Special Yom Tov Project: 24 Hours Around Boro Park (Part 2)
10:00 am- The Kollel Rush
The precious Kollel Yungeleit of Boro Park—many of whom have dropped off their youngsters at their daycare centers on the way—are rushing to be in time for seder, where they will put in a day of toil in Torah.
10:30 am- Raising their Voices
By now the young children have gotten comfortable in their classrooms, and are ready to raise their voices in learning and davening.
11:00 am- Rushing to save lives
It is mid-morning, and somewhere in Boro Park a Yid is feeling unwell and in need of medical attention. Within seconds, their fellow Yidden—our dedicated Hatzolah members—will be on the scene to care for them.
11:30 am- The intensity continues
With pure hearts and clear minds, our Talmud Torah boys are immersing themselves in the lines of their precious gemaras under the guidance of their melamdim.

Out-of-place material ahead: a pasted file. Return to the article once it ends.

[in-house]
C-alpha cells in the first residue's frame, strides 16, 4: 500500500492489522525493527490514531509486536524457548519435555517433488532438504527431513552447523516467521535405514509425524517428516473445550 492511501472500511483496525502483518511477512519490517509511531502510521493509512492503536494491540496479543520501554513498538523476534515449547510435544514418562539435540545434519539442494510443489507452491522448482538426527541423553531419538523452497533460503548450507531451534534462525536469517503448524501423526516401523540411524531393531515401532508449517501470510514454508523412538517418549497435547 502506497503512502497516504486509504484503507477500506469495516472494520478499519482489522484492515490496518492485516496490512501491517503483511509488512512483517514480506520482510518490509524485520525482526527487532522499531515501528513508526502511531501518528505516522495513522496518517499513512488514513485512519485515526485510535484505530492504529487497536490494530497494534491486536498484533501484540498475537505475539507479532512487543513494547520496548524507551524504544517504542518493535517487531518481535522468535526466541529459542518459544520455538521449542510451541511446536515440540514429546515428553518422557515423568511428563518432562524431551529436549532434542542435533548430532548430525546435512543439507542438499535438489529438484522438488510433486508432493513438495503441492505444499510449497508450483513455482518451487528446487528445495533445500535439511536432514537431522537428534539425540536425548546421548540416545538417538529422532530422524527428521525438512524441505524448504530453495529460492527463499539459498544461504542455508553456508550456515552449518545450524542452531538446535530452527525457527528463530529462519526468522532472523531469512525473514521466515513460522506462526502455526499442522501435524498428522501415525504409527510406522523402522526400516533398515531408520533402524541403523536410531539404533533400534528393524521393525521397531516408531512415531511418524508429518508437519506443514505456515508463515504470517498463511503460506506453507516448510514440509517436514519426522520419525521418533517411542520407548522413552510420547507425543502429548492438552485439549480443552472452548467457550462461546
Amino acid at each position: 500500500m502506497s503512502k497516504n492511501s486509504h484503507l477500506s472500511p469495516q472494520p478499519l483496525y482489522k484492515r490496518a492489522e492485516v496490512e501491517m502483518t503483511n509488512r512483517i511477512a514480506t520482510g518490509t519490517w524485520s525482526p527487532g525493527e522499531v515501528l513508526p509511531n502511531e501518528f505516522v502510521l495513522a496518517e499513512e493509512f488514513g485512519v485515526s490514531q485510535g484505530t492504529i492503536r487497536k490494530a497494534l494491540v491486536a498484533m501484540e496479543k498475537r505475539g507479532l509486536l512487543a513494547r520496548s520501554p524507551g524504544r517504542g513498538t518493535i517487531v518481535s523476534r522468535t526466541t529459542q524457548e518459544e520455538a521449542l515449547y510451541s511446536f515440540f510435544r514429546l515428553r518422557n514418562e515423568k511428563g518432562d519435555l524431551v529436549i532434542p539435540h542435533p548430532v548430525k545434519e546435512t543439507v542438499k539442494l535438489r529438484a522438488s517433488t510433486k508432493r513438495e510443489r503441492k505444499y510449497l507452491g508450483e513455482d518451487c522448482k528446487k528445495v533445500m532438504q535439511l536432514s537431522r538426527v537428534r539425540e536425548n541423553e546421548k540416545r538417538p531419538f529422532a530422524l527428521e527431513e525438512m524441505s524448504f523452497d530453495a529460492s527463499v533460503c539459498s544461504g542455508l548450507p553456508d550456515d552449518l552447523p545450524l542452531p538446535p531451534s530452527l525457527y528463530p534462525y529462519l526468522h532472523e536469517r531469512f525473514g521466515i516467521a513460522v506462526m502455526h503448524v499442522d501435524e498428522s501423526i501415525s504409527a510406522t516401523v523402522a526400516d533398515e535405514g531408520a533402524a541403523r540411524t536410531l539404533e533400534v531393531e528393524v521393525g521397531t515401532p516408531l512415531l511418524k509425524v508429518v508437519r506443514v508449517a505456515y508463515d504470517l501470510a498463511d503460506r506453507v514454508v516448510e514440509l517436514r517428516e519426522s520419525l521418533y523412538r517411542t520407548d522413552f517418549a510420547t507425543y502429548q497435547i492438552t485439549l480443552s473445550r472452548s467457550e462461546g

12:00 pm- Greetings in writing
It’s noon, and the dedicated U.S. Postal workers are hard at work. As the saying goes, “Neither snow nor rain nor heat nor gloom of night stays these couriers from the swift completion of their appointed rounds.”
12:30 pm- The last minyonim
Whether they spent the morning hours immersed in preparations for davening, or they were otherwise occupied with mitzvos and good deeds, this is a time that we will find the last of the minyonim wrapping up as chatzos approaches.
1:00- A Torah Tradition
For close to thirty years, this hour in the day has been sacred for scores of men who drop everything in order to get in this shiur at Irgun Shiurei Torah, located in the Stoliner shul.
1:30 pm- A well-deserved break
It is lunchtime, and the children of the chadorim are in the (closed off) streets, rejuvenating themselves before resuing their learning.
2:00 pm- Chaverim Call Yisroel.
Somewhere in Boro Park, a frantic person has dropped their car keys—or some other valuable item—into the sewer drain. Chaverim volunteers will stop at nothing to retrieve it.
2:30 pm- Selling holiness.
He sits in his shop, just like hundreds of shopkeepers all around him—only he is different. Here, customers come to purchase all kinds of tashmishei kedushah that they will use in their avodas Hashem.